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Robots are any machine or mechanical device that operates automatically with human-like skill.

On January 25, 2004, the Mars Exploration Rover (MER-B) called Opportunity landed on Mars. It was sent by NASA to explore the Martian surface and to gather information for those left still on Earth. NASA laid out a series of objectives for Opportunity to accomplish. Overall, Opportunity has exceeded NASA's expectations for the mission.


-Search for and characterize a variety of rocks and soils that hold clues to past water activity. Including those that have minerals deposited by water-related processes such as precipitation, evaporation, sedimentation or hydrothermal activity.

-Determine the distribution and composition of minerals, rocks, and soils surrounding the landing sites.

-Determine what geologic processes have shaped the planet and affected the chemistry. ex) water or wind erosion, sedimentation, hydrothermal mechanisms, volcanism, and cratering.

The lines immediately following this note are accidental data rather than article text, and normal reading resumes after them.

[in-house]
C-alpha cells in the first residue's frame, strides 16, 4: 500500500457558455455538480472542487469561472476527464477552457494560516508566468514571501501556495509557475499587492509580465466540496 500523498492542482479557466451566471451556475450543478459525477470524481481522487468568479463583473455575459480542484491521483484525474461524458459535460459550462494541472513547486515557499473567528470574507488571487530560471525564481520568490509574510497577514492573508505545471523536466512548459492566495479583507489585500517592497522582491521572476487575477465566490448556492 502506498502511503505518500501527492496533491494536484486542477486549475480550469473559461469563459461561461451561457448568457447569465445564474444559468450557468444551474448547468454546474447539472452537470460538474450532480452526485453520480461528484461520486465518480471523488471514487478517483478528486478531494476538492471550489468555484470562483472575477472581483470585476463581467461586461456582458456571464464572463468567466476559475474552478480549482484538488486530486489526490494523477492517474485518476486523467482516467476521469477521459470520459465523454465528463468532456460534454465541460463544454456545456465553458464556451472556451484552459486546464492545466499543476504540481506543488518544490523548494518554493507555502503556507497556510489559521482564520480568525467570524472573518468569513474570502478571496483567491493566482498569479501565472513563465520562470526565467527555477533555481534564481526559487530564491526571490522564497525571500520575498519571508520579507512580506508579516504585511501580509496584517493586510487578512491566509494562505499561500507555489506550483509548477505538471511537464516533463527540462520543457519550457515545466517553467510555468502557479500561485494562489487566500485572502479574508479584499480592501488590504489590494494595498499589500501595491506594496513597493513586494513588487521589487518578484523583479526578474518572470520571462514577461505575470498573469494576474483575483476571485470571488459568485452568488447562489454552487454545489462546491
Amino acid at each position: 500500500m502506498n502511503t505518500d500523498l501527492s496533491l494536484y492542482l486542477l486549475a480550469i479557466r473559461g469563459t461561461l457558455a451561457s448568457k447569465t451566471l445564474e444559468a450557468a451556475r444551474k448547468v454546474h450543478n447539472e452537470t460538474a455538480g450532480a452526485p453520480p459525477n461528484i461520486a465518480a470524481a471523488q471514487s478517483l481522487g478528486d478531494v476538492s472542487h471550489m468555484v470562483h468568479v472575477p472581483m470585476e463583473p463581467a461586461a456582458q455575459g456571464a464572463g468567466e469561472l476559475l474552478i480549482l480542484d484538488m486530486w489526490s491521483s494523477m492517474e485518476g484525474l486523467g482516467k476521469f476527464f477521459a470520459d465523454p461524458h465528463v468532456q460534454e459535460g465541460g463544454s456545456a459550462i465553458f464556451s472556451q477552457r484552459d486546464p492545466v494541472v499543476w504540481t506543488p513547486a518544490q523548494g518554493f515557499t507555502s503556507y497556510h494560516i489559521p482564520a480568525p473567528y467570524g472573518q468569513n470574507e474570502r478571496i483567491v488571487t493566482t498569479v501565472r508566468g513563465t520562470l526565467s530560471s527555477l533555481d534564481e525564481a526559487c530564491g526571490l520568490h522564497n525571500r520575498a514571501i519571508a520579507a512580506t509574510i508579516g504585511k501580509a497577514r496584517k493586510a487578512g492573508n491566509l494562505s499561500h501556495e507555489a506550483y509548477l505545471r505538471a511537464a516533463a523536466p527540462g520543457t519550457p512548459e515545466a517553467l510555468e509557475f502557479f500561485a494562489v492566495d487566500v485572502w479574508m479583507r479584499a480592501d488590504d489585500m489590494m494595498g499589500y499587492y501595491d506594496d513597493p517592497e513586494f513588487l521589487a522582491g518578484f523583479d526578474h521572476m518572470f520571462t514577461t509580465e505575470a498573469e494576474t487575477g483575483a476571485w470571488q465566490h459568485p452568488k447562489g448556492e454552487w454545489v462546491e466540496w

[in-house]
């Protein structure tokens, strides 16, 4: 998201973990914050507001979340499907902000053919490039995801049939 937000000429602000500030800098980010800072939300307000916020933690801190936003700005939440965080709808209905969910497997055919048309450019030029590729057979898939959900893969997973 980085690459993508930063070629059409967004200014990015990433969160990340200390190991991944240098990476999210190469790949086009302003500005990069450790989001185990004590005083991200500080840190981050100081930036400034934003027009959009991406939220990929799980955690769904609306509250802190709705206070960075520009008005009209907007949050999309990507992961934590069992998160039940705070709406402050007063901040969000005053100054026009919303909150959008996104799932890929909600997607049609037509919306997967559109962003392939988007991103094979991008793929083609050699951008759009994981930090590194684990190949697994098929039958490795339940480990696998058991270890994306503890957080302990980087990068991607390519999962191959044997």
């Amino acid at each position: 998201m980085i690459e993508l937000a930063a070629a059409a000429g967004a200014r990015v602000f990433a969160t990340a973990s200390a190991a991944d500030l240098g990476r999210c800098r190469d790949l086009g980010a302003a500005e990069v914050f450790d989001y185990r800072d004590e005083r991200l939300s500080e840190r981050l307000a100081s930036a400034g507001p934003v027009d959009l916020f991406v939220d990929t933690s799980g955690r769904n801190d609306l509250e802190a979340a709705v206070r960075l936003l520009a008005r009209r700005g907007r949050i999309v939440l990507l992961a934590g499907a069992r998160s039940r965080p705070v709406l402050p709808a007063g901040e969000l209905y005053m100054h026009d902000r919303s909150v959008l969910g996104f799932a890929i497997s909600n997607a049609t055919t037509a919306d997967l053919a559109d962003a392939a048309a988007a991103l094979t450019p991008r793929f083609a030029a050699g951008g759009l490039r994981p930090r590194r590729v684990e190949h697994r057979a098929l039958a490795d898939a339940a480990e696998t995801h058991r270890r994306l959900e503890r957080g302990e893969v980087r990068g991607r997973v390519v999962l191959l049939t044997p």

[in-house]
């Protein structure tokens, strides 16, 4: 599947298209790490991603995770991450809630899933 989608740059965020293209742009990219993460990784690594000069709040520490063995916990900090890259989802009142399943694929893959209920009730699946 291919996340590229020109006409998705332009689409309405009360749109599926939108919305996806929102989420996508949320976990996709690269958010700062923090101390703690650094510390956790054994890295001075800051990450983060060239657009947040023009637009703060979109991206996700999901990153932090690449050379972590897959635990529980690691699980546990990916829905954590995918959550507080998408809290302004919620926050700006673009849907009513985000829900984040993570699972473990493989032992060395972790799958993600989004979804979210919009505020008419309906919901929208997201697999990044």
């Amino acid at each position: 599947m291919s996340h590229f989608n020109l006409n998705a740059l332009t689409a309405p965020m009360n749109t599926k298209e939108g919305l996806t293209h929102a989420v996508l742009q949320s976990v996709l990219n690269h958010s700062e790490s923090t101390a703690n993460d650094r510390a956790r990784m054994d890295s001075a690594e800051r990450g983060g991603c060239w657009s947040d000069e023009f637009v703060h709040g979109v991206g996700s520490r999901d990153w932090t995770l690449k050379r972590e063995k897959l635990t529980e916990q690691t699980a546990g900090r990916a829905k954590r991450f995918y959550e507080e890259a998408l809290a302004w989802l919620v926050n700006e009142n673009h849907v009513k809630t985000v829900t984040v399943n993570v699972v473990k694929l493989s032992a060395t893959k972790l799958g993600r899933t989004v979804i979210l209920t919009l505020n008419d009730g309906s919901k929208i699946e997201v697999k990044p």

-Help determine the accuracy and effectiveness of various instruments that survey Martian geology from orbit like the Mars Reconnaissance Orbiter

-Search for minerals that contain water or were formed in water, such as iron-bearing carbonates.

-Determine what processes help to form the rocks found.

-Look for natural clues to liquid water being present.

-Discover if there could be life.


-Mars Rover Opportunity has traveled 13,866.70 meters (8.62 miles) as of Sol 1776 (21 January, 2009).

-Opportunity has explored significant features of Mars such as the Victorian Crater and he Eagle Crater.

-Opportunity has lasted over 5 years, much longer than the anticipated 90 days.

-Both satellites and the rovers have shown that there once was water on the surface of mars.